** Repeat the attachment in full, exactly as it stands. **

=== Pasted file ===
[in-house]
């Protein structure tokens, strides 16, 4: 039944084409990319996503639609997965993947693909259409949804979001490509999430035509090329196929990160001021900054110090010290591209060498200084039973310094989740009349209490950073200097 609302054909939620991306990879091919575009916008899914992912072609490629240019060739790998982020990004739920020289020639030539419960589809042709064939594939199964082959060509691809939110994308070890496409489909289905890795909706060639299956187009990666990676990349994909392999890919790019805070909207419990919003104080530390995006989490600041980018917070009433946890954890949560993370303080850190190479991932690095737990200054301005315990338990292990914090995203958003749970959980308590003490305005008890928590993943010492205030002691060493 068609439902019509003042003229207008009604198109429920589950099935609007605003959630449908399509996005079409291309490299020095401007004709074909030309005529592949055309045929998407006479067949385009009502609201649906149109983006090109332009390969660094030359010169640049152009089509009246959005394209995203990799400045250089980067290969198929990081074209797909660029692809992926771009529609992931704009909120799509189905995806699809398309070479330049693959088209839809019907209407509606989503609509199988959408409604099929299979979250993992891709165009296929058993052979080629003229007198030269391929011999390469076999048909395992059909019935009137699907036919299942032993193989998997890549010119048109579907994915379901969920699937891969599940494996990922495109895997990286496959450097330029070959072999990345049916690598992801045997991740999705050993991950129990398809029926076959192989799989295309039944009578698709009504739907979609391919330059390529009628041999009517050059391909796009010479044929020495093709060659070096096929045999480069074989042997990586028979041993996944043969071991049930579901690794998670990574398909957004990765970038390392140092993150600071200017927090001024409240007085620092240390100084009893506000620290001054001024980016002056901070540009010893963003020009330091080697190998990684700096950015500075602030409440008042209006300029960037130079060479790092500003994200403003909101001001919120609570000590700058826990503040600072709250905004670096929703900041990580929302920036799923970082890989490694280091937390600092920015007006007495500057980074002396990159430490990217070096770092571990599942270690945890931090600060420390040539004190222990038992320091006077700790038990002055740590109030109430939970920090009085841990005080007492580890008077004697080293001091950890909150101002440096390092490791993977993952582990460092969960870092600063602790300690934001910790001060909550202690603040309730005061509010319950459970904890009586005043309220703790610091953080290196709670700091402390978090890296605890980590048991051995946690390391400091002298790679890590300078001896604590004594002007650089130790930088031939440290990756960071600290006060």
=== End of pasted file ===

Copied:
[in-house]
């Protein structure tokens, strides 16, 4: 039944084409990319996503639609997965993947693909259409949804979001490509999430035509090329196929990160001021900054110090010290591209060498200084039973310094989740009349209490950073200097 609302054909939620991306990879091919575009916008899914992912072609490629240019060739790998982020990004739920020289020639030539419960589809042709064939594939199964082959060509691809939110994308070890496409489909289905890795909706060639299956187009990666990676990349994909392999890919790019805070909207419990919003104080530390995006989490600041980018917070009433946890954890949560993370303080850190190479991932690095737990200054301005315990338990292990914090995203958003749970959980308590003490305005008890928590993943010492205030002691060493 068609439902019509003042003229207008009604198109429920589950099935609007605003959630449908399509996005079409291309490299020095401007004709074909030309005529592949055309045929998407006479067949385009009502609201649906149109983006090109332009390969660094030359010169640049152009089509009246959005394209995203990799400045250089980067290969198929990081074209797909660029692809992926771009529609992931704009909120799509189905995806699809398309070479330049693959088209839809019907209407509606989503609509199988959408409604099929299979979250993992891709165009296929058993052979080629003229007198030269391929011999390469076999048909395992059909019935009137699907036919299942032993193989998997890549010119048109579907994915379901969920699937891969599940494996990922495109895997990286496959450097330029070959072999990345049916690598992801045997991740999705050993991950129990398809029926076959192989799989295309039944009578698709009504739907979609391919330059390529009628041999009517050059391909796009010479044929020495093709060659070096096929045999480069074989042997990586028979041993996944043969071991049930579901690794998670990574398909957004990765970038390392140092993150600071200017927090001024409240007085620092240390100084009893506000620290001054001024980016002056901070540009010893963003020009330091080697190998990684700096950015500075602030409440008042209006300029960037130079060479790092500003994200403003909101001001919120609570000590700058826990503040600072709250905004670096929703900041990580929302920036799923970082890989490694280091937390600092920015007006007495500057980074002396990159430490990217070096770092571990599942270690945890931090600060420390040539004190222990038992320091006077700790038990002055740590109030109430939970920090009085841990005080007492580890008077004697080293001091950890909150101002440096390092490791993977993952582990460092969960870092600063602790300690934001910790001060909550202690603040309730005061509010319950459970904890009586005043309220703790610091953080290196709670700091402390978090890296605890980590048991051995946690390391400091002298790679890590300078001896604590004594002007650089130790930088031939440290990756960071600290006060």